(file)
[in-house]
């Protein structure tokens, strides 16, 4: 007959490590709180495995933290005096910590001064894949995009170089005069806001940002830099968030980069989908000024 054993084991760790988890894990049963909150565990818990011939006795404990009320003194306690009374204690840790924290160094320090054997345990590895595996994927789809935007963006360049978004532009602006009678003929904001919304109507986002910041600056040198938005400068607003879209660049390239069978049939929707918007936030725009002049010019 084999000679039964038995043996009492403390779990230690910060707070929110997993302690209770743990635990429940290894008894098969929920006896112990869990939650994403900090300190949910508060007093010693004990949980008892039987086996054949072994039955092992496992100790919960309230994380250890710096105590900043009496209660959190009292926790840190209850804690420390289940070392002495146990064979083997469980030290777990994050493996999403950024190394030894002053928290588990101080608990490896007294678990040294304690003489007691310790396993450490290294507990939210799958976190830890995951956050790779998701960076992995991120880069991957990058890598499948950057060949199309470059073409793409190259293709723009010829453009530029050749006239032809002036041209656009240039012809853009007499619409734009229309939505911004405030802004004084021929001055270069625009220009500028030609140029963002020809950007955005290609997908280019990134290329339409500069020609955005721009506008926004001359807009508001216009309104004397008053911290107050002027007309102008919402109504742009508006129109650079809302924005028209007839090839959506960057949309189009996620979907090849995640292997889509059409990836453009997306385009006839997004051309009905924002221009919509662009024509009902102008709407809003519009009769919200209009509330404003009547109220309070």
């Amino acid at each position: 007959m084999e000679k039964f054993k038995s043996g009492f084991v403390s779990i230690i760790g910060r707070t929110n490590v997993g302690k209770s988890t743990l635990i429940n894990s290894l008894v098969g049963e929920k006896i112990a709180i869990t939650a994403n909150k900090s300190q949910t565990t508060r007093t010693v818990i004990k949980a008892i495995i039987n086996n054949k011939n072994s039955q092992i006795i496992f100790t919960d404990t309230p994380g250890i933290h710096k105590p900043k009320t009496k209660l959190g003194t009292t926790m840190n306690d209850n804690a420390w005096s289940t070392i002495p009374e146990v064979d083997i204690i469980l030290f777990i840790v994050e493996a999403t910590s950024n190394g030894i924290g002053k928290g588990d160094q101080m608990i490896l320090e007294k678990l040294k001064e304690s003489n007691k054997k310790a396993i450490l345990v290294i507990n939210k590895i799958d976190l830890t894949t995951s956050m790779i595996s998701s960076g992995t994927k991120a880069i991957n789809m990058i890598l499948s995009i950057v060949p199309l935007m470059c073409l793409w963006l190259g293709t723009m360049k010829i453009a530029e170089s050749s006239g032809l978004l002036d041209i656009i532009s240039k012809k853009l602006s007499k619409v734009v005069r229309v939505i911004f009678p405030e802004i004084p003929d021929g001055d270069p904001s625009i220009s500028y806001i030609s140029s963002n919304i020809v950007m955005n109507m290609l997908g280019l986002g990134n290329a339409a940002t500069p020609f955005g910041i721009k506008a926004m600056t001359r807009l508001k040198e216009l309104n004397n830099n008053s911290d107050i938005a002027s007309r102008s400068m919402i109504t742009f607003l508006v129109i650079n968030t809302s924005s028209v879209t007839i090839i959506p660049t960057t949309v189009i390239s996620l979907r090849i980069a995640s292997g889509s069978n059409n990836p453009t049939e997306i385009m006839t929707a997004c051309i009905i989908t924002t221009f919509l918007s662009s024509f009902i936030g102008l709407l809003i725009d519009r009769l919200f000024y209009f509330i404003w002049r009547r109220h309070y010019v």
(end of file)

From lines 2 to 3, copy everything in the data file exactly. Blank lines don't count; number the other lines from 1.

């Protein structure tokens, strides 16, 4: 007959490590709180495995933290005096910590001064894949995009170089005069806001940002830099968030980069989908000024 054993084991760790988890894990049963909150565990818990011939006795404990009320003194306690009374204690840790924290160094320090054997345990590895595996994927789809935007963006360049978004532009602006009678003929904001919304109507986002910041600056040198938005400068607003879209660049390239069978049939929707918007936030725009002049010019 084999000679039964038995043996009492403390779990230690910060707070929110997993302690209770743990635990429940290894008894098969929920006896112990869990939650994403900090300190949910508060007093010693004990949980008892039987086996054949072994039955092992496992100790919960309230994380250890710096105590900043009496209660959190009292926790840190209850804690420390289940070392002495146990064979083997469980030290777990994050493996999403950024190394030894002053928290588990101080608990490896007294678990040294304690003489007691310790396993450490290294507990939210799958976190830890995951956050790779998701960076992995991120880069991957990058890598499948950057060949199309470059073409793409190259293709723009010829453009530029050749006239032809002036041209656009240039012809853009007499619409734009229309939505911004405030802004004084021929001055270069625009220009500028030609140029963002020809950007955005290609997908280019990134290329339409500069020609955005721009506008926004001359807009508001216009309104004397008053911290107050002027007309102008919402109504742009508006129109650079809302924005028209007839090839959506960057949309189009996620979907090849995640292997889509059409990836453009997306385009006839997004051309009905924002221009919509662009024509009902102008709407809003519009009769919200209009509330404003009547109220309070």
């Amino acid at each position: 007959m084999e000679k039964f054993k038995s043996g009492f084991v403390s779990i230690i760790g910060r707070t929110n490590v997993g302690k209770s988890t743990l635990i429940n894990s290894l008894v098969g049963e929920k006896i112990a709180i869990t939650a994403n909150k900090s300190q949910t565990t508060r007093t010693v818990i004990k949980a008892i495995i039987n086996n054949k011939n072994s039955q092992i006795i496992f100790t919960d404990t309230p994380g250890i933290h710096k105590p900043k009320t009496k209660l959190g003194t009292t926790m840190n306690d209850n804690a420390w005096s289940t070392i002495p009374e146990v064979d083997i204690i469980l030290f777990i840790v994050e493996a999403t910590s950024n190394g030894i924290g002053k928290g588990d160094q101080m608990i490896l320090e007294k678990l040294k001064e304690s003489n007691k054997k310790a396993i450490l345990v290294i507990n939210k590895i799958d976190l830890t894949t995951s956050m790779i595996s998701s960076g992995t994927k991120a880069i991957n789809m990058i890598l499948s995009i950057v060949p199309l935007m470059c073409l793409w963006l190259g293709t723009m360049k010829i453009a530029e170089s050749s006239g032809l978004l002036d041209i656009i532009s240039k012809k853009l602006s007499k619409v734009v005069r229309v939505i911004f009678p405030e802004i004084p003929d021929g001055d270069p904001s625009i220009s500028y806001i030609s140029s963002n919304i020809v950007m955005n109507m290609l997908g280019l986002g990134n290329a339409a940002t500069p020609f955005g910041i721009k506008a926004m600056t001359r807009l508001k040198e216009l309104n004397n830099n008053s911290d107050i938005a002027s007309r102008s400068m919402i109504t742009f607003l508006v129109i650079n968030t809302s924005s028209v879209t007839i090839i959506p660049t960057t949309v189009i390239s996620l979907r090849i980069a995640s292997g889509s069978n059409n990836p453009t049939e997306i385009m006839t929707a997004c051309i009905i989908t924002t221009f919509l918007s662009s024509f009902i936030g102008l709407l809003i725009d519009r009769l919200f000024y209009f509330i404003w002049r009547r109220h309070y010019v």